Ginger and garlic are basic ingredients in many dishes, especially in South Asia. To save time, you can puree the two ingredients into a paste that you can directly spoon into the pan, rather than chopping them up each time you cook. Use pasta as if it were real, and heat it to bring out its flavor and aroma before turning it into a dish.
- 115 g or 1 cup chopped ginger
- 230 gr or 20 cloves of garlic
- teaspoon salt
- tablespoon lightly flavored oil (e.g. canola, safflower, corn oil)
- 1-2 tablespoons (15-30 ml) white vinegar (optional)
- 1 teaspoon turmeric (optional)
Part 1 of 2: Making Small Amounts of Pasta
Step 1. Wash and dry the ginger
Moisture will reduce the shelf life of the pasta. Dry the ginger completely before processing it, and make sure the utensils you use are dry too.
Step 2. Cut the ginger into coarse cubes
Old ginger has brown skin and wrinkles, it is best to peel it first. Young ginger has yellow skin and is soft, and does not need to be peeled. Start with 113 grams of ginger, or about 1 cup once chopped. Some cooks prefer to use more ginger (double that amount), but it's best to wait until you taste the resulting paste, as too much ginger can overpower the taste of the garlic.
Young ginger has a less spicy taste than old ginger. You can use more of it without worrying about dulling the garlic flavor
Step 3. Try to use fresh garlic
Garlic that has been stored for a long time has a stronger aroma and taste. In addition to overpowering the flavors of other ingredients, these aromatic compounds can give pasta a bluish-green color. Use fresh garlic to avoid this effect.
Cut the green shoots of garlic as they have a hot and tangy taste
Step 4. Peel the garlic
You will need about 2 large heads of garlic, or about 20 cloves of garlic. To save time, peel the onions all at once:
- Separate the garlic cloves and place them in a large metal bowl.
- Take a second bowl of the same size. Place it upside down over the first bowl.
- Shake both bowls vigorously for a few minutes to remove the garlic skin.
Step 5. Puree ginger, garlic and salt
Get a blender or food processor ready to grind the ginger and garlic. Add enough salt to allow the pasta to last a little longer. Scrape the walls of the blender each time you finish spinning it.
Step 6. Add oil
Pour in about teaspoon (8 ml) of vegetable oil towards the end of the mashing process. Choose an oil that has a mild flavor, such as canola, corn, or safflower oil. Add the oil a little at a time (a few drops at a time) if the blender gets stuck.
Step 7. Store in the refrigerator
Put the pasta in a clean, dry jar. Place it in the coldest part of the refrigerator, usually the back. If the jar is airtight, the paste will last 2-3 weeks. However, even if stored in the freezer, there is a very dangerous risk of botulinum contamination. If you are storing pasta for more than three days, be sure to heat it thoroughly for ten minutes to remove these toxins.
- The surface of the paste may turn brown. This condition occurs due to reaction with oxygen, and is not dangerous. However, if the brown color extends below the surface, it means the pasta has gone stale.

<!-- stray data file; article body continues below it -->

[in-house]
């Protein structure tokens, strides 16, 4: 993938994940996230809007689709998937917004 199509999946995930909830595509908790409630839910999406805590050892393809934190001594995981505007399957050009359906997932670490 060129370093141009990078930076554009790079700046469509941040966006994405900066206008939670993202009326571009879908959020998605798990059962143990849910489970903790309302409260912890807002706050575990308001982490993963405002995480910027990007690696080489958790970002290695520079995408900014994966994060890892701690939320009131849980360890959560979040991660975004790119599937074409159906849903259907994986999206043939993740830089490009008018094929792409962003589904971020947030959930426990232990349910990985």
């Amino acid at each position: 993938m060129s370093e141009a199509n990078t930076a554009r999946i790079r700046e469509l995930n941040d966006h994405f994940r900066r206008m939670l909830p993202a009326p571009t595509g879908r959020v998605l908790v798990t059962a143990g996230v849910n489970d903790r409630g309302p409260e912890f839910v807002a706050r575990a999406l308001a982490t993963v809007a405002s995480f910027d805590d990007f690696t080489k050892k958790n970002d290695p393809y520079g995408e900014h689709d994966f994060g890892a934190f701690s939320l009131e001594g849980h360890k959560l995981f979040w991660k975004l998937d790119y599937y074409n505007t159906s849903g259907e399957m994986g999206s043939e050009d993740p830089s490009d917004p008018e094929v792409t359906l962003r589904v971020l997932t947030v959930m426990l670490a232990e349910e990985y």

- Keep a clean spoon in the jar, or use a completely dry and clean spoon whenever you want to use pasta.
Part 2 of 2: Storing Pasta for Long-Term Use
Step 1. Understand the risks
Garlic can be contaminated with Clostridium botulinum, a potentially fatal bacterium. When garlic is mashed and stored in a low-acid environment like this, bacteria produce toxins that are very dangerous, even when stored in the refrigerator. Heating the pasta for at least ten minutes can destroy this poison. However, because it is a very dangerous poison, it is better to store the pasta as needed for the next three days. Freeze the rest as described at the end of this section.
Step 2. Add dry roasted salt
Salt is a good preservative, and you can add a pinch of salt for the above recipe, but remember not to add too much salt in dishes that use the pasta. To remove any liquid that could damage the pasta, roast the salt in a dry skillet over medium heat. The salt is ready to use once it turns slightly golden in color.
- Let the salt come to room temperature before adding it to the pasta.
- By adding a large amount of salt, pasta can be stored for up to two or three months in the refrigerator.
Step 3. Use vinegar instead of oil
White vinegar is an alternative preservative that doesn't affect the taste like salt. Pour vinegar in place of oil during the refining process; add little by little until the paste becomes smooth or after you have added about 2 tablespoons (30 ml).
Unfortunately, acidic ingredients, such as vinegar, can make the garlic paste turn a bluish green
Step 4. Add a tablespoon of turmeric
Turmeric has antibacterial properties that can extend the shelf life of food. In addition, the yellow color can make the paste look brighter over time.
Step 5. Sterilize the jars
To prevent the pasta from spoiling quickly, sterilize the jars in a pot of boiling water. Dry with a new paper towel to prevent contamination while absorbing all the liquid.
This step is especially important if you don't have a refrigerator
Step 6. Freeze the pasta
If you plan to use the pasta for more than a month, make a large batch of pasta and freeze the rest. Store frozen pasta in glass jars, leaving about 2.5-5 cm of space at the top to accommodate any possible expansion of the pasta. Defrost within 6 months for best quality.